The case for comprehensive digital ad metadata

Streamlining your Ad Metadata Management

The mad scramble is on to pause and update digital advertising. What exactly am I referring to? Here are just a few examples in recent times where brands had to pivot their events, ads, and communications as responses to the COVID-19 outbreak:

Imagine being in the situation that requires a pivot like this – pulling hundreds (if not thousands) of paid ads anchored in themes that are the antithesis of our current world affairs. I recognize that this is a period of time many of us have never experienced and maybe an extreme use case but there have to be other areas where a major pivot might be necessary.

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Let’s pretend that COVID-19 and all the reactions and regulations never happened? What are other examples where a brand would need to pull a theme of ads down en masse…

For starters, while this pandemic is affecting much of the world, there are also many localized unforeseen and catastrophic events that would require a brand to be mindful of current advertising. There are all too many tragedies of late that can be recalled as a bad time for continued advertising (e.g. of venues, events, etc.) – and advertisers need to be quick to pull down advertisements that might be perceived as insensitive. I’m sure all readers can think of clear circumstances where this would be applicable without me needing to share links.

While many advertisers generally think about where they are running paid media there is a high likelihood that there is related content being used in other channels including on the website.  Since you want your brand reputation to remain stellar, all of the related content needs to be quickly identified and addressed if that means being removed. Therefore, tagging content with thorough metadata is just as important as tagging your paid media.

Secondly, typos and grammatical errors.  I know the internet loves to poke fun at brand fails when it comes to these kinds of mistakes. Considering the many steps in the current digital ad creative and operational process as well as all the variants possible for a singular campaign theme, these errors are bound to happen.

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If you can easily identify a large batch of ads that have one of these grammatical errors or typos, you are better able to mitigate negative exposure.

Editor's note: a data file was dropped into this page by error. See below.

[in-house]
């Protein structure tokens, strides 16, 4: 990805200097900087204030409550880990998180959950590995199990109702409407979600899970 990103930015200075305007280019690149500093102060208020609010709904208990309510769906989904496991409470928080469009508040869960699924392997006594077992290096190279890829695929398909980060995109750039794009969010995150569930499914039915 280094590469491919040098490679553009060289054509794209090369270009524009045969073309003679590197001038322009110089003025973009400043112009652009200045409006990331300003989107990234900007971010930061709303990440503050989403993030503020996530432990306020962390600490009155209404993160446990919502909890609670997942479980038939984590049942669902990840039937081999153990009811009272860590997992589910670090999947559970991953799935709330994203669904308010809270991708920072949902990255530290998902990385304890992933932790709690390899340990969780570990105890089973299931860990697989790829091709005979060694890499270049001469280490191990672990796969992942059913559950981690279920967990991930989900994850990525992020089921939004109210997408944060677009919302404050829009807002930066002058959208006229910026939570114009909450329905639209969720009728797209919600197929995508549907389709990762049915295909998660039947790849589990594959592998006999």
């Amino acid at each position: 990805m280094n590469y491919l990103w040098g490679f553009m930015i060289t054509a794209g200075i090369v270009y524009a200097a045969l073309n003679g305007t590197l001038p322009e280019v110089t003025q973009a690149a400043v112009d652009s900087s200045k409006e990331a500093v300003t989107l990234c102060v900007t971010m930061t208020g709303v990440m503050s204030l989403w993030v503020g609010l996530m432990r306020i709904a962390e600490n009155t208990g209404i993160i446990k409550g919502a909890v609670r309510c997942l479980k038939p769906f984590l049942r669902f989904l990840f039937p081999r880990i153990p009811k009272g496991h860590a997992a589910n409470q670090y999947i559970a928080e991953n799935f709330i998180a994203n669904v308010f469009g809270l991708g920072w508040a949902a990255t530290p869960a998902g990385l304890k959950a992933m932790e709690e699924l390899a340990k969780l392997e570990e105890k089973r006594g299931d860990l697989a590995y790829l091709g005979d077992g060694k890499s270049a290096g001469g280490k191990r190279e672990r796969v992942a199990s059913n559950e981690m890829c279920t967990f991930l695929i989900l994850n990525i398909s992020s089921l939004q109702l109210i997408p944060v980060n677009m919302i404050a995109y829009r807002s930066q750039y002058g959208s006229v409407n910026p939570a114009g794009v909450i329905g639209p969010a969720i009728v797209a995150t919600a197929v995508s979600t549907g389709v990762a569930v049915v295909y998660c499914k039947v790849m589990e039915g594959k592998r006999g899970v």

Next, consider your automated multi-channel marketing/advertising sequences that rely on specific metadata (e.g. a mix of demographic and product interest) to trigger properly. If that metadata is missing, inaccurate or incomplete, your automation is going to fail (either by not triggering or not showing the right offer). Again, if you can easily identify the collection of ads that have bad metadata and the associated automations, you can more easily rectify the broken campaign.

Also, think about the countless ad campaigns that have bombed or created negative controversy over the years for brands worldwide. There’s been a number lately that have hit sour notes with audiences. With a quick Google search for something like “major brand fails +2019” you’ll see a fair amount of errors and a collection of them include digital advertising fails with audiences misconstruing messaging. I’ll let you do the search so I don’t throw these brands under the bus.

These failures forced brands into some serious damage control. If you are able to more rapidly respond by removing and updating messaging, you’re able to reduce challenges for your company and brand.

Lastly, brand safety is also critically important today. so if you are accidentally advertising in bad neighborhoods because your ads are not tagged with the right metadata, you are exposing your brand to potential backlash and ridicule.

How do you deal with these challenges?

When you have distributed and disparate teams, running various iterations of these campaigns across digital platforms, how would you track all of these ads down to be pulled?

One way, as confessed to us by a prospective customer, was an “all hands on deck” manual search for any advertising that promoted social gatherings. This company (one of the leading retailers on the planet), wanted to be sensitive to the current global affairs and pause advertising that promoted ideas that are currently mandated against (e.g. no BBQ parties allowed right now in many places around the world).

Another way to solve this problem would be a centralized repository and collaborative tool of all the robust metadata regarding digital ads and content so they are searchable and you can find the assets that need to be pulled. This is where we help.

Good digital content and advertising has extensive associated metadata – defining, in detail, what the ad or content is about. If the campaign and content taxonomies are robust and the metadata beneath them are thorough and accurate, the ability to more quickly assess what needs to be pulled and where will be a lot more efficient – saving you time, money and negative exposure.

Brands need to think more strategically about the development of taxonomy, metadata and how to effectively create and manage it all.

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